The most absurd and improbable New York Times headline was published in the Sunday Review this week over a magnum opus by columnist Frank Bruni: "Will the Media Be Trump's Accomplice Again in 2020?"
You read that correctly. The real collusion in the 2016 election was between Donald Trump and his enablers in the press.
Bruni's subhead is "We have a second chance. Let's not blow it."
To be sure, it's the media's mission to elect a Democrat every four years, but in 2016, the mission was of existential proportions — and they failed. It wasn't because they were on his side; it was because he beat them. For Frank Bruni to suggest the opposite — that the media were Trump's accomplices — is truly bizarre, even for Frank Bruni. Does he not remember his own newspaper publishing a front-page editorial in which it insisted President Trump has to be defeated by the media?
Let's admit that part of Bruni's self-flagellation is correct. The media certainly did grant Trump an overwhelming share of their Republican primaries coverage for almost a year. But that's quantity, not quality. On that front, the coverage was routinely (and almost unanimously) hostile.
Once the primaries were over, it was just more of the same, yet in Bruni World, this means they were simply too fair and balanced. He wrote: "We interpreted fairness as a similarly apportioned mix of complimentary and derogatory stories about each contender, no matter how different one contender's qualifications, accomplishments and liabilities were from another's. If we were going to pile on Trump, we had to pile on Clinton — or, rather, keep piling on her."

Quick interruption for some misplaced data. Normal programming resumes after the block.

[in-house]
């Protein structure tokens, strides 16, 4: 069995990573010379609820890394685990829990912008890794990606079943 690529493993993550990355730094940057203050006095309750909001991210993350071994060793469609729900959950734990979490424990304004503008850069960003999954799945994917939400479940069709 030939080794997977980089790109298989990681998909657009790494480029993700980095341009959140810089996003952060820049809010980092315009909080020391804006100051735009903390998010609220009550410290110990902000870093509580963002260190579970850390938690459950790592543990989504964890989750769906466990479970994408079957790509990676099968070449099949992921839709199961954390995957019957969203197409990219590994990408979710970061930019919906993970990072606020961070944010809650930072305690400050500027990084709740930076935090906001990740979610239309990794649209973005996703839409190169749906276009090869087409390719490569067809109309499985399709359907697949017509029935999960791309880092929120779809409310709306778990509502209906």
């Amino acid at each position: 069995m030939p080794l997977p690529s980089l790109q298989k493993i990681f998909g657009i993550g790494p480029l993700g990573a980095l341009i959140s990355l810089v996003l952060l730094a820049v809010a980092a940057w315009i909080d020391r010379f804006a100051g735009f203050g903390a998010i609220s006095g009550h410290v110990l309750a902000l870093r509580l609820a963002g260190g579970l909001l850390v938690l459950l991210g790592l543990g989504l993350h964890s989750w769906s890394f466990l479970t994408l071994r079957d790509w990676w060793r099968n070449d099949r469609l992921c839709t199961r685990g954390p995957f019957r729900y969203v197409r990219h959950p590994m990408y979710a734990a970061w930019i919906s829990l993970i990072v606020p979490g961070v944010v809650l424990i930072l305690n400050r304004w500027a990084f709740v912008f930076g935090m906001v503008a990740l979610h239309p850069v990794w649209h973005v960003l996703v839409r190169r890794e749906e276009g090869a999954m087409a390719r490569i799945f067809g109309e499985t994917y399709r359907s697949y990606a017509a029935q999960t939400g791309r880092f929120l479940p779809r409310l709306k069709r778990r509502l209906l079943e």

Let's be blunt. This is a myth. There was no equally derogatory coverage. This is documented fact. To posit otherwise is to be a journalistic charlatan — or a fool.
The numbers tell the story. The media would examine Clinton scandals for a few days here and there, but the anti-Trump messaging was relentless. The Media Research Center found that in 2016, network evening news shows spent over 1,000 minutes on Trump controversies and under 500 on Clinton controversies (including 245 minutes on her email server, thanks to then-FBI Director Jim Comey). Evaluations of Clinton were 79 percent negative, but evaluations of Trump were 91 percent negative, and there were three times as many opinionated statements about Trump.
The media's self-loathing about "letting Trump win" is intense. In her book "Chasing Hillary," New York Times political reporter Amy Chozick actually mourned that Clinton didn't ape Trump and hold a "theatrical press conference" to complain about the press being the "real reason" she used a private email server. She imagined Clinton ranting: "Of course I didn't want the DISHONEST MEDIA reading through my emails. Look at what they've put me through for 25 years! This MAKES ME SMART." Clinton could have dismissed the email story as "FAKE NEWS from the FAILING New York Times." Chozick wrote: "Well, shoulda, coulda, woulda. She didn't."
Maybe because it wasn't true?
Frank Bruni shoulda written a column headlined "Will the Media Be the Democrats' Accomplice Again in 2020?" On the other hand, everyone with a political pulse already knows the answer. They play that part every four years.
L. Brent Bozell III is the president of the Media Research Center. Tim Graham is director of media analysis at the Media Research Center and executive editor of the blog NewsBusters.org.